The Deadly Politics of Giving: Exchange and Violence at Ajacan, Roanoke, and Jamestown

The Deadly Politics of Giving: Exchange and Violence at Ajacan, Roanoke, and Jamestown

by Seth Mallios
     
 

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A clash of cultures on the North American continent.   With a focus on indigenous cultural systems and agency theory, this volume analyzes Contact Period relations between North American Middle Atlantic Algonquian Indians and the Spanish Jesuits at Ajacan (1570–72) and English settlers at Roanoke Island (1584–90) and Jamestown IslandSee more details below

Overview

A clash of cultures on the North American continent.   With a focus on indigenous cultural systems and agency theory, this volume analyzes Contact Period relations between North American Middle Atlantic Algonquian Indians and the Spanish Jesuits at Ajacan (1570–72) and English settlers at Roanoke Island (1584–90) and Jamestown Island (1607–12). It is an anthropological and ethnohistorical study of how European violations of Algonquian gift-exchange systems led to intercultural strife during the late 1500s and early 1600s, destroying Ajacan and Roanoke, and nearly destroying Jamestown.  

Editorial Reviews

From the Publisher
"Mallios (anthropology, San Diego State Univ.) adds a new dimension to understandings of early North American colonization efforts in his anthropological examination of the three earliest European settlements in the greater Chesapeake region. The author uses gift exchange—in particular, the many layers of meaning in exchanging and trading goods—as his lens for exploring cultural differences. He finds that Europeans and Native Americans possessed dramatically different understandings of exchange, with often-fatal consequences. Seeing most exchanges as gifts, Natives reacted angrily when their offerings of food were not reciprocated by the metal goods they desired. Coming from a commodity-based system, Europeans sought to trade rather then explicitly give. Mallios cites repeated violations of gift protocol in each settlement as a major cause of Native hostility and finally violence toward the Europeans. The author offers an insightful anthropological reading of the relevant primary sources. As such, his book is a nice addition to the growing literature on Jamestown and other early Colonial efforts. Still, most historians and students would find James Horn's A Land as God Made It (CH, Jun'06, 43-6098) more useful. Summing Up: Recommended. Upper-division undergraduates and above."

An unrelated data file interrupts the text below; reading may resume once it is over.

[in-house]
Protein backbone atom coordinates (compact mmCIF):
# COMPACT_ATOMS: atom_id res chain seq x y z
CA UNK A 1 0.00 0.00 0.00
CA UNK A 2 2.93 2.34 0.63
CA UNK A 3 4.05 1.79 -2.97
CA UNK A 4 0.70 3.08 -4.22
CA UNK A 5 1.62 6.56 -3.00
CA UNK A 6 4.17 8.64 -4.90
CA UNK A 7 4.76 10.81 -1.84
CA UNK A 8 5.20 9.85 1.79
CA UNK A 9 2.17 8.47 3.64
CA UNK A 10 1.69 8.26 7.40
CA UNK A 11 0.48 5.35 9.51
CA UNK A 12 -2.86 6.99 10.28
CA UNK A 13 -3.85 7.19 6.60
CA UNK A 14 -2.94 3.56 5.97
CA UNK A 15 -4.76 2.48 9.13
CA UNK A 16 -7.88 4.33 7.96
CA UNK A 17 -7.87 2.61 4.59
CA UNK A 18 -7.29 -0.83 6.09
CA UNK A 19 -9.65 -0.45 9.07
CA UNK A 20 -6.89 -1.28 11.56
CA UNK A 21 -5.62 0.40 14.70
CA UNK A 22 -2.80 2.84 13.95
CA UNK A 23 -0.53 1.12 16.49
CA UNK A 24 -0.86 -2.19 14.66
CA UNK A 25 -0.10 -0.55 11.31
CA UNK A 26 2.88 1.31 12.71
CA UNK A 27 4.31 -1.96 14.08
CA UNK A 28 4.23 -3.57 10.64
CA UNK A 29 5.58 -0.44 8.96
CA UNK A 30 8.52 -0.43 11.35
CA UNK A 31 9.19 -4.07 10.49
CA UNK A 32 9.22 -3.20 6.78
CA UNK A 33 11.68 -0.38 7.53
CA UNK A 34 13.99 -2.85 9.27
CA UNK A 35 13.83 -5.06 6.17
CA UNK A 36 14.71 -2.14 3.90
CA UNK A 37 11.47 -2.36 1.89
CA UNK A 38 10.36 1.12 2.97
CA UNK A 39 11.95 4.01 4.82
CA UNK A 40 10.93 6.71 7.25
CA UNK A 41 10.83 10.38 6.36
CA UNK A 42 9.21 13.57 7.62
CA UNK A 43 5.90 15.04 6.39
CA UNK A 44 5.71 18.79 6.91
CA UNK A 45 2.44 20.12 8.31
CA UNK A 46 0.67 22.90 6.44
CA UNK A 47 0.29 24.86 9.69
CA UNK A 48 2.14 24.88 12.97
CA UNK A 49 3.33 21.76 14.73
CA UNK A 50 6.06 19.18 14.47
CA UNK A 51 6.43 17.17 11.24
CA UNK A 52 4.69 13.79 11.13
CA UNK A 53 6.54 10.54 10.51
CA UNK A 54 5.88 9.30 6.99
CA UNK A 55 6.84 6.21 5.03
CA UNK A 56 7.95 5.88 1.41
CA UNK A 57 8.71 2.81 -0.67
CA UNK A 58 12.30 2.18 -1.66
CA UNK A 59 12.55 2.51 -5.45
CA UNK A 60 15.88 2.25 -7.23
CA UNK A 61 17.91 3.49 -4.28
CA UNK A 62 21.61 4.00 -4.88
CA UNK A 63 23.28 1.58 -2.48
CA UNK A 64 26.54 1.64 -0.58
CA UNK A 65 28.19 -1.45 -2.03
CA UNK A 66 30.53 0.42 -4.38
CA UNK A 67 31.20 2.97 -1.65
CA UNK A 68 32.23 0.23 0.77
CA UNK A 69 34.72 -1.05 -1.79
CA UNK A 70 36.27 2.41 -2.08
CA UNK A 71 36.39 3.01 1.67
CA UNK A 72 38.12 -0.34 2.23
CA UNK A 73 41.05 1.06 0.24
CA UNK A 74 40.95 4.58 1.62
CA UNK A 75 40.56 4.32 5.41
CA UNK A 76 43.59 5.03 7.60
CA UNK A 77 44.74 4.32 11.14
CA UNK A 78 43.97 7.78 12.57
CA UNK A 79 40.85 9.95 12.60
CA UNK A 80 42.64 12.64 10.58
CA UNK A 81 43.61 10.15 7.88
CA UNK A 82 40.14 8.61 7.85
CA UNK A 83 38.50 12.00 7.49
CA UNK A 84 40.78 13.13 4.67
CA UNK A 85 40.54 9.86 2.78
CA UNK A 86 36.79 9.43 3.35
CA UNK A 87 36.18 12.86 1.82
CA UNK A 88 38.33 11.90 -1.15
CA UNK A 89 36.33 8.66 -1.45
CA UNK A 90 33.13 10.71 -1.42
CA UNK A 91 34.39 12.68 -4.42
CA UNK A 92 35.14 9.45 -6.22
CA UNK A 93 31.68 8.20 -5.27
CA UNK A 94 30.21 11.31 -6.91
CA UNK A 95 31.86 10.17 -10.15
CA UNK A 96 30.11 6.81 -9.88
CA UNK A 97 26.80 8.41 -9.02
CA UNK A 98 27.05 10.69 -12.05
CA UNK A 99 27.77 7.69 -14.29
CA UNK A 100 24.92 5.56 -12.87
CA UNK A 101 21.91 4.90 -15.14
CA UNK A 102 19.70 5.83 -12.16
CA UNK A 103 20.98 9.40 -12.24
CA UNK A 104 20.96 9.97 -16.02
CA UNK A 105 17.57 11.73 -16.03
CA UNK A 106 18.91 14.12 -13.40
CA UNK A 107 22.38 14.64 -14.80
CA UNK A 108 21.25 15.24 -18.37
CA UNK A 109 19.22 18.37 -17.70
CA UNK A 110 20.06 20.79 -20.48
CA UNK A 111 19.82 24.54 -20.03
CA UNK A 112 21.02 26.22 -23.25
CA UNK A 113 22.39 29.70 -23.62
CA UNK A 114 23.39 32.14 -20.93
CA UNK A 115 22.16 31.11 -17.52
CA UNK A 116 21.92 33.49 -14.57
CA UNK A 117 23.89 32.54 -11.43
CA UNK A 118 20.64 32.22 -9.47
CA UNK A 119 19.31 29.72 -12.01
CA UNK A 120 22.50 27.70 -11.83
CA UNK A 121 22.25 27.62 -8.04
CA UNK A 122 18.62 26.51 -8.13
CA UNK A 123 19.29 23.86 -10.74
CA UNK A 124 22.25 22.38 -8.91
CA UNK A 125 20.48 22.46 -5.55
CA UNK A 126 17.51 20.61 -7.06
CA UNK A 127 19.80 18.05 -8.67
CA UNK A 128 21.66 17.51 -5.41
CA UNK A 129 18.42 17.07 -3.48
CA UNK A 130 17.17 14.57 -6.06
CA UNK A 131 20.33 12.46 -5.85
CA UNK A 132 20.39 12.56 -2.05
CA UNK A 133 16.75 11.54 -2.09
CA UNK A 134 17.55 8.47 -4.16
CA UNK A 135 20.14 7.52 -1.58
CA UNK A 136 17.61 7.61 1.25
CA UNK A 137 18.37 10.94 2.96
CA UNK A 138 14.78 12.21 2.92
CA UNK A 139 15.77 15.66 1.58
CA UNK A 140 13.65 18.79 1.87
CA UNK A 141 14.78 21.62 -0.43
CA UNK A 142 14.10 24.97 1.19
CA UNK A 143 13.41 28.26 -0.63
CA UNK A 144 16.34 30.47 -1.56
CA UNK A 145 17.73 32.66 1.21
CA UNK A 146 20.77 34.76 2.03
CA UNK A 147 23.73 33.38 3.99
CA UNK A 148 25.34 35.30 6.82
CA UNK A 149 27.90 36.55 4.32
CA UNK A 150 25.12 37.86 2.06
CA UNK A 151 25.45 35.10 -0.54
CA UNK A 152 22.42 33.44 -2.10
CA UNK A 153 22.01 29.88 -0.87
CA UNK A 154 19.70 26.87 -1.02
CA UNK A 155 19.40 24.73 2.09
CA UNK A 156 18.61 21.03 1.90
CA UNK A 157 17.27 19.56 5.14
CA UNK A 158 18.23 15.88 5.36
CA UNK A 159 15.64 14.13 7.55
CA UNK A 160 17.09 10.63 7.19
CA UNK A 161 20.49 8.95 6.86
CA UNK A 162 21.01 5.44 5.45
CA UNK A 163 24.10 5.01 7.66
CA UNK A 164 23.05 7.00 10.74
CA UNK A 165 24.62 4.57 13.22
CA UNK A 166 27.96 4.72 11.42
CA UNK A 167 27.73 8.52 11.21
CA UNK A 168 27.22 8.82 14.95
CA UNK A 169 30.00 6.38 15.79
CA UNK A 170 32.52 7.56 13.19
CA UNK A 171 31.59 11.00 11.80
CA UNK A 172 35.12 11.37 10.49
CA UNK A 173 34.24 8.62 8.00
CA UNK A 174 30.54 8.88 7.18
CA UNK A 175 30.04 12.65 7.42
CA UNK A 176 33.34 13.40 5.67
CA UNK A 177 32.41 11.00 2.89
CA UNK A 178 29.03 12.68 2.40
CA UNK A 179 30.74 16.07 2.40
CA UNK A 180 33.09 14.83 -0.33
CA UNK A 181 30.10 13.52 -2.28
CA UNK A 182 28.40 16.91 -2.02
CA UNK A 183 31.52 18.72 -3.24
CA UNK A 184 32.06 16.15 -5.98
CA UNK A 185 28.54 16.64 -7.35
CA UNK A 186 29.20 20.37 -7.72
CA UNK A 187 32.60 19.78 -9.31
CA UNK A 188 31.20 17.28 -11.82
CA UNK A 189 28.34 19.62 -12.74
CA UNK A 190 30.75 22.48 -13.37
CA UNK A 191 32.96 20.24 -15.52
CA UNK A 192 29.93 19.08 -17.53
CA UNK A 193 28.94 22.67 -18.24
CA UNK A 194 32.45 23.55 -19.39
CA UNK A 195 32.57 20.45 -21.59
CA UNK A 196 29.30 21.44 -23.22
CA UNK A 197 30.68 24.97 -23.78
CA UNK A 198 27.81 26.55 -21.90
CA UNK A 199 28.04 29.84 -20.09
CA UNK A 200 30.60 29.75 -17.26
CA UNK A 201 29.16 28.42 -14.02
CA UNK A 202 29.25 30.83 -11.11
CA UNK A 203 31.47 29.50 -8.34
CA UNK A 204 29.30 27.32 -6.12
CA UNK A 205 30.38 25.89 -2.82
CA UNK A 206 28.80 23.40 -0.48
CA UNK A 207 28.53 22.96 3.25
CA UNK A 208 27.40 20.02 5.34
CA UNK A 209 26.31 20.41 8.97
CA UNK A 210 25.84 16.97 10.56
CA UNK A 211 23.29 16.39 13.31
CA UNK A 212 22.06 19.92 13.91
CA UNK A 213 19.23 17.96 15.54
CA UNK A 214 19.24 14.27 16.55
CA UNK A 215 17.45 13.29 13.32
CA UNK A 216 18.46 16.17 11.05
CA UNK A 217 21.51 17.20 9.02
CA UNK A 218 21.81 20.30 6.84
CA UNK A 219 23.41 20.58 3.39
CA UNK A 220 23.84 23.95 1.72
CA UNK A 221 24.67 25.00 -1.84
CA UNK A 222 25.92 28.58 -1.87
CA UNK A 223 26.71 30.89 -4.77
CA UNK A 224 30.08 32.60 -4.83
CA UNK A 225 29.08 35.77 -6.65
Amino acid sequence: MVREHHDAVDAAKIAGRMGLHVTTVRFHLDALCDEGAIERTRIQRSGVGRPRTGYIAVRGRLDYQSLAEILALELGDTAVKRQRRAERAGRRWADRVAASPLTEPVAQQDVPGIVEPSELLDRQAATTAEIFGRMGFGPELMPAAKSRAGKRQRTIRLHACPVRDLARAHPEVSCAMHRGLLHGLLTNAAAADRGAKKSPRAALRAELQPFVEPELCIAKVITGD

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"Mallios presents a fascinating study of early relations between Native Americans and Europeans at Ajacan, Roanoke, and Jamestown that will have wide appeal among anthropologists, historians, ethnohistorians, and archaeologists. An excellent book!"—Heather Lapham, Southern Illinois University Carbondale

Product Details

ISBN-13:
9780817382056
Publisher:
University of Alabama Press
Publication date:
08/20/2006
Sold by:
Barnes & Noble
Format:
NOOK Book
Pages:
168
File size:
2 MB

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